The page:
Thread: Discussion Parkzone UM Spitfire with AS3X
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Old Feb 12, 2012, 12:01 PM
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Quote:
Originally Posted by RealGambler View Post
Short life! The friction on those little brushes kill them relatively quickly. On average, you get 100 fligths. Sometime up to 300 flights, but also sometime less than a 100. So you replace them and keep going. Brusless motors last a VERY long time unless you drive them too hard (too much current).

It doesn't mean brushed motors are a bad choice... Most UM airplanes do not last 100 flights and quite often get destroyed before the original motor die! This keep the cost down, and so far, there's not really any good brushless motor that work on 1S battery anyway (that doesn't cost 1/3rd of the price of the whole airplane)
Quote:
Originally Posted by turboparker View Post
Adding to what RG posted....

Brushed motors are typically less efficient than well-designed brushless motors. A brushed motor with a given output power will be lot heavier than a brushless motor of similar output. Brushless motors usually last far longer than brushed motors, and their power output remains constant over their lifespan.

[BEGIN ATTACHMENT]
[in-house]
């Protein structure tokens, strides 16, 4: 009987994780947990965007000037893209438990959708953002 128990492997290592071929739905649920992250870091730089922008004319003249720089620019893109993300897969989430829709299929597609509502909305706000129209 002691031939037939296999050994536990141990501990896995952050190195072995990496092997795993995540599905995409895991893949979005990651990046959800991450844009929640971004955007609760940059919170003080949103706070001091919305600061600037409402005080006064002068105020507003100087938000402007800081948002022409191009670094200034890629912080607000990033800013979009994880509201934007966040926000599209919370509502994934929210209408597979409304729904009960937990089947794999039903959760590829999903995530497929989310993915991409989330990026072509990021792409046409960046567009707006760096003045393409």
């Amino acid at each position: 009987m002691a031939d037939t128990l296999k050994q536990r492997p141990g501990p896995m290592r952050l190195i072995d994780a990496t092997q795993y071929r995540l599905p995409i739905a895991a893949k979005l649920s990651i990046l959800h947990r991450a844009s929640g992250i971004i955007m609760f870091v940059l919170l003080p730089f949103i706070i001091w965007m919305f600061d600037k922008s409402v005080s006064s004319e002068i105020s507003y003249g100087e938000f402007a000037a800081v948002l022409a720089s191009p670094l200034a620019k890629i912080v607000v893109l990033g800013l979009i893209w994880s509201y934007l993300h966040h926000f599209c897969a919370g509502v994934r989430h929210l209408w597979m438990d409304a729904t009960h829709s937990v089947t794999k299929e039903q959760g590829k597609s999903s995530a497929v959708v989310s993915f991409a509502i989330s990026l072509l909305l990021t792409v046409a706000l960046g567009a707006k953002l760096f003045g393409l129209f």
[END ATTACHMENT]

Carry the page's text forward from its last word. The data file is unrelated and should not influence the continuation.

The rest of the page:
Here's the deal with these little motors. The 8.5mm brushed motors used in these UM planes are called 'pager' motors. They are not intended to be used as powerplants. Rather, they are designed for intermittent, very low duty-cycle applications - such as vibrating pagers & cellphones, operating DVD drawers, changer carousels, and the like. Their brushes are very delicate, and they used brass bushings instead of ball-bearings.

Using them as aircraft powerplants is about as close to the polar opposite of the manufacturer's intended use as one can get. Because of this, we have seen significant variability between samples. Reliability is all over the map. Some last for hundreds of flights, some die right away, while most fall somewhere in-between,. Also, we've seen ~20% variability in power output between samples. That's not a big deal when you're vibrating cellphones or operating DVD drawers. However, a 20% difference in power is a very big deal in an aircraft.

The small brushless motors are designed for use as powerplants. Since there are no brushes or commutator strips to wear out, their output power does not diminish over time. Power output between samples is also far more consistent than it is with the cheap pager motors. They also use ball-bearings instead of bushings - which contributes to their long life.

Joel
ah okay thanks. i understand now. i just never knew the advantage of brushless, except for the obvious power increase. probably since i haven't had a brushed motor go bad yet. but thanks for the info.
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